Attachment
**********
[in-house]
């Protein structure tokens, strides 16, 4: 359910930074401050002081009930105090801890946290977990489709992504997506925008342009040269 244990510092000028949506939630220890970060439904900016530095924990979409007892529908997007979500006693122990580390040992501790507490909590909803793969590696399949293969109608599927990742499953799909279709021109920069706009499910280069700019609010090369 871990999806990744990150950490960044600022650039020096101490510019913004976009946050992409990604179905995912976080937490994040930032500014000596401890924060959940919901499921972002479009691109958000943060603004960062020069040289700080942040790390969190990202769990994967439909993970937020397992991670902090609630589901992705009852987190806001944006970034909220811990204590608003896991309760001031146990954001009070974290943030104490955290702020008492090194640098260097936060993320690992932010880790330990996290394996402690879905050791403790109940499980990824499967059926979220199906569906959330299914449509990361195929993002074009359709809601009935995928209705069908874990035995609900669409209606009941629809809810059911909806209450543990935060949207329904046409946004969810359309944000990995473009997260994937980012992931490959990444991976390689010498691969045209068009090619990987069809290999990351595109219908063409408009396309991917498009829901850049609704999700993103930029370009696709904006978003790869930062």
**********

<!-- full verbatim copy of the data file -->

[in-house]
């Protein structure tokens, strides 16, 4: 359910930074401050002081009930105090801890946290977990489709992504997506925008342009040269 244990510092000028949506939630220890970060439904900016530095924990979409007892529908997007979500006693122990580390040992501790507490909590909803793969590696399949293969109608599927990742499953799909279709021109920069706009499910280069700019609010090369 871990999806990744990150950490960044600022650039020096101490510019913004976009946050992409990604179905995912976080937490994040930032500014000596401890924060959940919901499921972002479009691109958000943060603004960062020069040289700080942040790390969190990202769990994967439909993970937020397992991670902090609630589901992705009852987190806001944006970034909220811990204590608003896991309760001031146990954001009070974290943030104490955290702020008492090194640098260097936060993320690992932010880790330990996290394996402690879905050791403790109940499980990824499967059926979220199906569906959330299914449509990361195929993002074009359709809601009935995928209705069908874990035995609900669409209606009941629809809810059911909806209450543990935060949207329904046409946004969810359309944000990995473009997260994937980012992931490959990444991976390689010498691969045209068009090619990987069809290999990351595109219908063409408009396309991917498009829901850049609704999700993103930029370009696709904006978003790869930062």